Presentation on theme: "Take A Few Minutes to C.A.L.M. Counsel on Access to Lethal Means Elaine Frank"— Presentation transcript:
Take A Few Minutes to C.A.L.M. Counsel on Access to Lethal Means Elaine Frank
Reducing Access to Lethal Means Make highly lethal means less accessible Attempt suicide with less lethal means or Delay suicide attempt
CALM Goals and Objectives Project Goal: Increase the number of mental health and, primary care professionals and other gatekeepers who counsel those at risk for suicide about reducing access to lethal means Learning Objectives: 1. Understand what "lethal means" are 2. Recognize the contribution reducing access to lethal means has for preventing suicide 3. Develop skills and confidence to counsel on reducing access to lethal means 4. Identify how you can use this information in your professional and personal lives
Why do it? Proven to be an effective intervention – many people will not switch to another means (Means Substitution) Part of the National Strategy for Suicide Prevention and many state plans Most suicidal people are ambivalent about death as they are about life The actual act of suicide is often highly impulsive - particularly among young people WHY NOT?
A few facts before we go on ● 90% of those who die by suicide suffered from some form of mental illness and/or substance abuse – often undiagnosed but often treatable ●90% of those who survive a nearly lethal attempt do not go on to die by suicide ● 92% of those prevented from jumping off the Golden Gate Bridge did not die by suicide
What Means to Focus On? * Frequency * Lethality * Impulsivity * Availability * Feasibility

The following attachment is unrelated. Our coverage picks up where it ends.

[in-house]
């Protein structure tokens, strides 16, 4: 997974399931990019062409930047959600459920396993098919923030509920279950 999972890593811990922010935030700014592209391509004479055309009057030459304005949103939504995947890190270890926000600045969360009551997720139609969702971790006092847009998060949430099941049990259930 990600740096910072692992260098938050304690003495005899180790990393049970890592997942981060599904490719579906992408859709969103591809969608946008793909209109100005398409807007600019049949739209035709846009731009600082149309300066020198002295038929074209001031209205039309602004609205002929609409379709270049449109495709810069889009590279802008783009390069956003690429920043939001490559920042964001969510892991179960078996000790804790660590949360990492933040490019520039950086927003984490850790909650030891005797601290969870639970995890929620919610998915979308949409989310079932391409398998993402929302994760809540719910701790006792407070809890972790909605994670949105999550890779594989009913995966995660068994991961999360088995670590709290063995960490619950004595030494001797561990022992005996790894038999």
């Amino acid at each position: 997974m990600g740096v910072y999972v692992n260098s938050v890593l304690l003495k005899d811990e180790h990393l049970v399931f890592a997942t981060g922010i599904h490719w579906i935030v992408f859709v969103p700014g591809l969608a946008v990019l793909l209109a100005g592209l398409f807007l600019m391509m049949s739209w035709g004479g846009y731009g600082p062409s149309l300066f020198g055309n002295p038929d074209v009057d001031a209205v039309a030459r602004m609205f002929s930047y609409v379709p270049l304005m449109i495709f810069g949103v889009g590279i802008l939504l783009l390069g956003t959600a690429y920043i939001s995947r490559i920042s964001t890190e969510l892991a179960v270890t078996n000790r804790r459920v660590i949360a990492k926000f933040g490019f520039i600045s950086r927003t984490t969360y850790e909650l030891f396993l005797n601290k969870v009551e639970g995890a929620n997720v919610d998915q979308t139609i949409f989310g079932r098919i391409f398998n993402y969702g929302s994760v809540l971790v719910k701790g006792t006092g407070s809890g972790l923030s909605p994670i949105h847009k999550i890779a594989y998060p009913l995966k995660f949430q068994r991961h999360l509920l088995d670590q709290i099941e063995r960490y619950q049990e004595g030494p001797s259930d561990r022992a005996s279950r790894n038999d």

Suicide Methods by Age
The decline in the suicide rate has largely been due to a decline in firearm suicides, particularly in the 1990s. Total Firearm Poison Suffocation Other U.S. Suicides Deaths per 100,000 population
Total Firearm Suffocation Poison Other U.S. Youth Suicide, year-olds
Moving Attempters Down the Ladder Firearm Jump from great height Carbon monoxide Hanging/suffocation Overdose/poisoning Cutting High Case Fatality Rate Low Case Fatality Rate
Impulsivity Among survivors of near fatal suicides, when asked about time from their decision to complete suicide and the attempt: ● 24% said less than 5 minutes ● 47% more said an hour or less
Firearm Availability As A Suicide Promoter Suicide rates vary with rates of firearm ownership Case control studies show greater prevalence of guns and less securely stored guns in homes of those who suicide than in controls 85% of youths who die by suicide using a firearm obtained it from home Parents underestimate the likelihood that their children have or could obtain their firearms.
Firearms – can limit access at home, some opportunity to impact purchase. Particularly feasible for those under 18 and those who are not primary owners Bridges/other high places – requires public policy and political will but highly effective Hanging – too many means, remove the obvious ones and focus on connectedness and supervision Medications – can limit quantity of prescription and OTC medications at home Cut/pierce – again, too many means but low lethality Feasibility ( in order of lethality)
“Natural (Gas) Case Study” Self-asphyxiation by domestic gas, Great Britain Pre-1957: Proportion of suicides = 40% : Transition from coal to natural gas: CO content went from 12% 2% 1971: Proportion of suicides = 10% Overall suicide rate: 26%
Steps to Take Express your concern directly to client/family and explain that you believe the individual is at risk for suicide Inquire about access to firearms and other lethal means Inform the client/family that restricting access reduces risk Discuss how to accomplish this as well as the need for ongoing supervision, treatment and follow up